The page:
Security policies are an essential ingredient to any successful security strategy, some might even argue that policies are the most important part of security controls, but how easy is it to write those security policies? Well, not as easy as we all want it to be. Clavister’s resident security expert, Ahmed Musaad, gives a primer on policies and what to look out for.
The process of writing security policies involves three problems that face anyone who is trying to establish an effective set of policies for a company or an organization, those problems can be summarized in few lines:
- It’s extremely hard to achieve balance between security and productivity. Finding this balance can be stressful and requires a lot of effort to actually produce policies that ensure security while allowing other business units to operate in peace.
- People seem to still believe that “one solution fits all” might work for security so they take the policies written for another company and try to enforce them in their workplace, needless to say, that is a recipe for failure.
- The upside down culture within the security community teaches professionals that security is more important than other business functions when in fact security is just one of those functions with one simple goal: making sure business operates in a secure manner. This culture makes it hard for some security people to see the big picture and results in policies that might hinder daily work for employees.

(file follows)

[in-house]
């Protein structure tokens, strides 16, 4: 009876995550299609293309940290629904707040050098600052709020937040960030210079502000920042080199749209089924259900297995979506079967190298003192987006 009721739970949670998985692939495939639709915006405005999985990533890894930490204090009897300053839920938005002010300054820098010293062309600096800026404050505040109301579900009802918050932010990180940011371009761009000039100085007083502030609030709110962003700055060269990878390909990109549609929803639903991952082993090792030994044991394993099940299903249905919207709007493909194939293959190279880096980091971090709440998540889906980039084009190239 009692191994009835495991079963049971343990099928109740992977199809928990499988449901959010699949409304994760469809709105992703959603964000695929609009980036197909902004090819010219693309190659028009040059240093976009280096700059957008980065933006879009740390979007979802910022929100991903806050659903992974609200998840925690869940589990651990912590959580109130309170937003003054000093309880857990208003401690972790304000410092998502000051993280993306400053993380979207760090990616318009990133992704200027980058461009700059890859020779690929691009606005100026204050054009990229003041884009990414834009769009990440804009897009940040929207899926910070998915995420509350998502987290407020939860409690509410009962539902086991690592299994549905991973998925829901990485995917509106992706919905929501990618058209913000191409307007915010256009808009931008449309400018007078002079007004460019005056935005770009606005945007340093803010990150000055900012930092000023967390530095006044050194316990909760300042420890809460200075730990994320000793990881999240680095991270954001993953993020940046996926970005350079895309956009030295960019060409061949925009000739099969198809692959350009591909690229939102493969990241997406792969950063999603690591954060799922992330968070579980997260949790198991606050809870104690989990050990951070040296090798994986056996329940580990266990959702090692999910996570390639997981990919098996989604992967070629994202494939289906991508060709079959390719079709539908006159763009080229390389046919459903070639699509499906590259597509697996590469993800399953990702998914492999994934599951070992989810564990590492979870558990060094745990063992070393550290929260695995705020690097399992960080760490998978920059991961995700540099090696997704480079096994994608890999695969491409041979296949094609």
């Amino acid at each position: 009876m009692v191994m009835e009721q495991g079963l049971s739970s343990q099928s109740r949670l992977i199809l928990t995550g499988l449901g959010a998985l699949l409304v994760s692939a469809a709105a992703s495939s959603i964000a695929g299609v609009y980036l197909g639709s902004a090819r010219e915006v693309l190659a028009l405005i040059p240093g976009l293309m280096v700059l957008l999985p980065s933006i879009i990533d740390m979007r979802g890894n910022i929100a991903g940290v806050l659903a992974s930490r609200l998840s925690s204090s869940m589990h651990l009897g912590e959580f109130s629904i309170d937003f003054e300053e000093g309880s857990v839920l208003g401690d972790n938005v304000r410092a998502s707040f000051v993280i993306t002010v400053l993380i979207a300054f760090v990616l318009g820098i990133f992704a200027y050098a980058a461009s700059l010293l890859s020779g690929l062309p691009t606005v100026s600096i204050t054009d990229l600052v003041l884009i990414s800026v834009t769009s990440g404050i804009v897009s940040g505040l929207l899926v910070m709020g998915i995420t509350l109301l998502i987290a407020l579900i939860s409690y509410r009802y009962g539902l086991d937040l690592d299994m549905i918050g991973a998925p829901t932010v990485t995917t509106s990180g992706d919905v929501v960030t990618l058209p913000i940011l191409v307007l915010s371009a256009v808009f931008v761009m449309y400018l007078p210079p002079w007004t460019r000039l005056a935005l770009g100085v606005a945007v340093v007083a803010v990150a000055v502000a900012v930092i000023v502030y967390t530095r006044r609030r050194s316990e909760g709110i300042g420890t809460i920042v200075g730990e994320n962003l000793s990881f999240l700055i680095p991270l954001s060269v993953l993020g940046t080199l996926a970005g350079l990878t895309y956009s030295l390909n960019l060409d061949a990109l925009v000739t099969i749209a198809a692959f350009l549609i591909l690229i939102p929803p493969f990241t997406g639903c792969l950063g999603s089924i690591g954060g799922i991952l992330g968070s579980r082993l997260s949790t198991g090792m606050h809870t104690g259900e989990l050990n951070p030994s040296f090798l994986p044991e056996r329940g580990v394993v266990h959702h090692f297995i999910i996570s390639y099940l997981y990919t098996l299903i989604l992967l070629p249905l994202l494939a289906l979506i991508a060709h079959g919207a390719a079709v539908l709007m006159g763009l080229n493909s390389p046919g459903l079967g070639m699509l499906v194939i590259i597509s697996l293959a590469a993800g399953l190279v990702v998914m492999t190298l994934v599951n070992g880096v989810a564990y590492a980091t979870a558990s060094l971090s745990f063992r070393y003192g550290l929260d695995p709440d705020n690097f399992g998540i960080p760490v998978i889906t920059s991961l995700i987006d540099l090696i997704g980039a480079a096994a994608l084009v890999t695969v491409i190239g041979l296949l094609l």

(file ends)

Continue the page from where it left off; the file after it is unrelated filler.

This task is a complex one, and many people either take it very seriously or very lightly which ends up with the company becoming either a fortress where no one can work or an open house where the concept of confidentiality and security don’t even exist. I feel for anyone who find themselves tasked with writing and enforcing the security policies at a work place, I went through that process few times in the past few years and learned few lessons along the road which I want to pass along to those who might be trying to accomplish this impossible task, so here we go.
- Study your company work processes and procedures and identify how security interlinks with them.
- Start with a generic set of policies (e.g. ISO 27001 policy templates or SANS templates) and work towards a fully customized set of policies that fits your workplace requirements and needs.
- Always keep your eyes on the big picture, security is here to help the business achieve its mission with minimum interruptions, your company is your customer.
- Send your policy draft to people from different departments/teams within the company and ask for their feedback. Use that feedback to improve the policy and bring it closer to the balance point we talked about before.
- Be adaptive and listen to other people comments and complains about the policies you wrote, it’s an important part of the process.
- Once the policies are approved, make sure to enforce them the best extent you can, otherwise you are better off spending that time doing something more productive than writing documents that no one is going to follow because of lack of enforcement.
You picked up an almost impossible mission, but with some dedication, an open mind, and good listening skills you can achieve it and find that balance point that makes both sides of the table happy and productive.